What is a Secondary Dwelling (granny flat) and what is changing?

Current requirements under The Noosa Plan 

Secondary dwellings (granny flats) that comply with The Noosa plan are self-contained with a kitchen and often laundry facilities.

Secondary dwelling (granny flats) must operate as one household with, and be subordinate to, the main detached dwelling house. 

Secondary dwelling must only be occupied by a relative, employee or close friend and not be separately let.

Secondary dwellings cannot be used for short term accommodation. This includes shorts stays by tourists and visitors on Air Bnb, Stayz and the like.

Bed & Breakfast (home hosted short term accommodation)

Home hosted (bed and breakfast accommodation) currently requires approval under The Noosa Plan.

Rooms made available for home hosted accommodation cannot be self-contained, meaning there are no separate kitchen facilities available.

What is proposed under the New Noosa Plan

Secondary dwellings (granny flats )

As above – no change to current requirements.

Home hosted short term accommodation

A detached house can be used for home hosted short term accommodation (home based business) without planning approval where complying with the requirements of the Noosa Plan. The rooms used for short term accommodation cannot be self contained, meaning there are no separate kitchen facilities available.


1. Why is the New Noosa plan out for consultation again?

After considering a significant number of submissions during the earlier consultation period, Council has proposed a number of recommended changes to the draft scheme some of which are  considered significant under the Provisions of the Planning Act.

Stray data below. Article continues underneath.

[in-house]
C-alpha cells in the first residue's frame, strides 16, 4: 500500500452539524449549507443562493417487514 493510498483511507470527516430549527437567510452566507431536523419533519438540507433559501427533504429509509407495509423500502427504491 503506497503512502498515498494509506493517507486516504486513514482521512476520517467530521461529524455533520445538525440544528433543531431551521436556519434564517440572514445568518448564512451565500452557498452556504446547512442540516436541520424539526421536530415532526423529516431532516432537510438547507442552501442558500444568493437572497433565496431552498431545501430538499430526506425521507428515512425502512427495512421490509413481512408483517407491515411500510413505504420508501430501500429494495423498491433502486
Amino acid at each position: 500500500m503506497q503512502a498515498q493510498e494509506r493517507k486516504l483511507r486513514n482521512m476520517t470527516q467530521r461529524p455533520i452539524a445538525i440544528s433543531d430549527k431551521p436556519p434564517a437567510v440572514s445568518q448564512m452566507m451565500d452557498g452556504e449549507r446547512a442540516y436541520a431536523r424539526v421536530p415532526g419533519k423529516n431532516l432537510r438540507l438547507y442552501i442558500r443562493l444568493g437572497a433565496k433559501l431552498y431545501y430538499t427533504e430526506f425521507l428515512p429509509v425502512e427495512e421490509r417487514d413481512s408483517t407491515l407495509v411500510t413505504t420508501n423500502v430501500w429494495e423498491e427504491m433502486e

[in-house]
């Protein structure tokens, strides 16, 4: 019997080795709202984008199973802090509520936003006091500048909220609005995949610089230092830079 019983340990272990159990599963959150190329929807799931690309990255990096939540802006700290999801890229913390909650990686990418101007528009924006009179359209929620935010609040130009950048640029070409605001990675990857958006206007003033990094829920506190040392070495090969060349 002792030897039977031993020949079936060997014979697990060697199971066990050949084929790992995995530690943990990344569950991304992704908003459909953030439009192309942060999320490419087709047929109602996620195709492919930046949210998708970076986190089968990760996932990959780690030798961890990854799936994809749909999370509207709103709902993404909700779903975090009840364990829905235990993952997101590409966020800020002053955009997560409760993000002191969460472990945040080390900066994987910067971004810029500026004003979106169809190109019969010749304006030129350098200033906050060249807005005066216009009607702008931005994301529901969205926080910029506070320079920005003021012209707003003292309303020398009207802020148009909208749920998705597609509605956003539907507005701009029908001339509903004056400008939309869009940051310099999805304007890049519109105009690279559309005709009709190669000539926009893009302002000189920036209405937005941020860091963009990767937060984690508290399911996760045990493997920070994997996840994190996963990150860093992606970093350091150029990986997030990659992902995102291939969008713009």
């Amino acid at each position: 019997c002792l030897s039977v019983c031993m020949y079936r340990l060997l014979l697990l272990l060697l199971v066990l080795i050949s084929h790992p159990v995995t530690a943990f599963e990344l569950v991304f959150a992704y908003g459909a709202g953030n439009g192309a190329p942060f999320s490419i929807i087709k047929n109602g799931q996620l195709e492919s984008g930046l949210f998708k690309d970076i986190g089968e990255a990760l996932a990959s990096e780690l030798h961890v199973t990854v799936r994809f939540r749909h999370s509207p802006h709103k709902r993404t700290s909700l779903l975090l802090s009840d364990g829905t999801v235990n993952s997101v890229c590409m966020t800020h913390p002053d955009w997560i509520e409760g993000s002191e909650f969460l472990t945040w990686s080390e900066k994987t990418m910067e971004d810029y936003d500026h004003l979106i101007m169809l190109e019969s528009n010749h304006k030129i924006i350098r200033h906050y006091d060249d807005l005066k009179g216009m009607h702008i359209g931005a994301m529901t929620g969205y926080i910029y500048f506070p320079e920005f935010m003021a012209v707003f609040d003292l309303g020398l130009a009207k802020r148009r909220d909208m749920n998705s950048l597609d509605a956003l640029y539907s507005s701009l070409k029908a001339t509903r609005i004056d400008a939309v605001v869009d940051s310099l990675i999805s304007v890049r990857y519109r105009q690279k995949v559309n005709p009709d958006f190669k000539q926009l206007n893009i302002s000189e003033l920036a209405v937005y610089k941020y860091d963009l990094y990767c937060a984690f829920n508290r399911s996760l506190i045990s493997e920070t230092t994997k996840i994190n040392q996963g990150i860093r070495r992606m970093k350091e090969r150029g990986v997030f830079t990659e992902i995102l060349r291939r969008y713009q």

The State Government requires Council to repeat public consultation if the changes in the proposed scheme are considered to be significantly different to the version released previously.

This consultation process is limited to only those aspects of the proposed scheme that have changed and submissions will only be considered on these aspects of the scheme.

2. What’s a "SIGNIFICANT" change?

The Planning Act defines what is considered “significant” in accordance with Schedule 2 of the Ministers Guidelines and Rules and  these significant changes are being consulted on.

In considering the proposed changes and what effect they have on land use and assessment requirements on certain types of development, it is considered that re-advertising is necessary for any of the following under the Ministers Rules:

  • Removal of maps from the scheme, or addition of new maps
  • A change in zone
  • A change in level of assessment or whether a use is made consistent or inconsistent
  • A policy change or a change where a significant area of the Shire is covered

3. What are the significant changes to the Draft New Noosa Plan?

The “significant” changes for the New Noosa Plan relate to the following topics and are subject to this round of consultation are as follows:
  • Council’s approach to short-term accommodation (refer to Fact Sheet 1 )
  • Zone changes to specific properties (refer to "Significant changes to Zones as a result of submissions) - Individual property owners will be notified where a zone change is occurring)
Major Centres: (refer to Fact  Sheet 4- Centres)
  • Amendments to the Major Centre Zone Code and Tables of Development  for Noosa Junction and Noosa Business Centre
  • Amendments to Zone and Precinct Maps and the Framework and Character Plan  for the Noosa Business Centre 
  • Amendments to the car parking rates for Offices in Noosa Junction; and
  • More flexible provisions for motorcycle spaces.
Industry Zones and Precincts (refer to Fact Sheet 5 - Industry)
  • Caretaker’s accommodation level of assessment changed from Impact to Code. 
  • Introduction of the Gateway West Makers Precinct and amendments to the Venture Drive Enterprise Precinct to enable more flexible approach to new and emerging business models including complementary uses. 
  • Amendments to the Low Impact and Medium Impact Industry Table of Development responding to the above as well other anomalies.
  • Removal of a site from the Venture Drive Enterprise Precinct as requested.